Driven by the modern shift from quantity to quality, the concept of Quality of Life (QoL) has been proposed as an indicator to assess “health” not just in the physical sense, but also other qualities of daily living including mental disposition, social connection, and surrounding environment. In this research, the concept is extended to urban planning to assess urban development and operations by quantitatively estimating the QoL of people living in smart cities.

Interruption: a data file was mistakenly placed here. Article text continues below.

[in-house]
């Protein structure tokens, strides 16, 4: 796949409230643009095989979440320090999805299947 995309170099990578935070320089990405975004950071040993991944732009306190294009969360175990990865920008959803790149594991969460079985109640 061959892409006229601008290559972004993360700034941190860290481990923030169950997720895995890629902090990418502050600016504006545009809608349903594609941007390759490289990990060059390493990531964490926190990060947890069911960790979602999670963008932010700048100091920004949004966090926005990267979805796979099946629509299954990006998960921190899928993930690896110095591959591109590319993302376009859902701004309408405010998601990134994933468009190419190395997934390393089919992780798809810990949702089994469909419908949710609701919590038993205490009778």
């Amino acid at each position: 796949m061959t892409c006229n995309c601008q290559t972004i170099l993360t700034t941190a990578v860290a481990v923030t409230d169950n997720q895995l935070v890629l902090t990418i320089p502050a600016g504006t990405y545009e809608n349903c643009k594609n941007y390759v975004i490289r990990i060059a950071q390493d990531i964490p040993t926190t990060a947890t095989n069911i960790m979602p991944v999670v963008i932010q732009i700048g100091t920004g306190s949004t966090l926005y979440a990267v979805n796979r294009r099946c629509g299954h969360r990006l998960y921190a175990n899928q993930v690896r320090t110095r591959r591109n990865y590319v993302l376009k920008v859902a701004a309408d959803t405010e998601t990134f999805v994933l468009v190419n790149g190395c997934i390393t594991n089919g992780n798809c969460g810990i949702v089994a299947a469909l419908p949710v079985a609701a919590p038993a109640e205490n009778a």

Conventionally, the area and the amount of distributed green spaces and commercial facilities, have been used as general-purpose measures to evaluate cities. These appropriate values are derived from the average values for all the people concerned, and it is not often rightly correlated to the satisfaction of people living there. The aim of this research is to develop and practically utilize a tool that can monitor the daily living and satisfaction of each city resident, and a new urban evaluation metric based on such observations. This is then expected to be used as essential feedback for the development of a smart city, which tends to be technology-biased, such that it is an all-inclusive city closely supporting the daily living of diverse groups of people.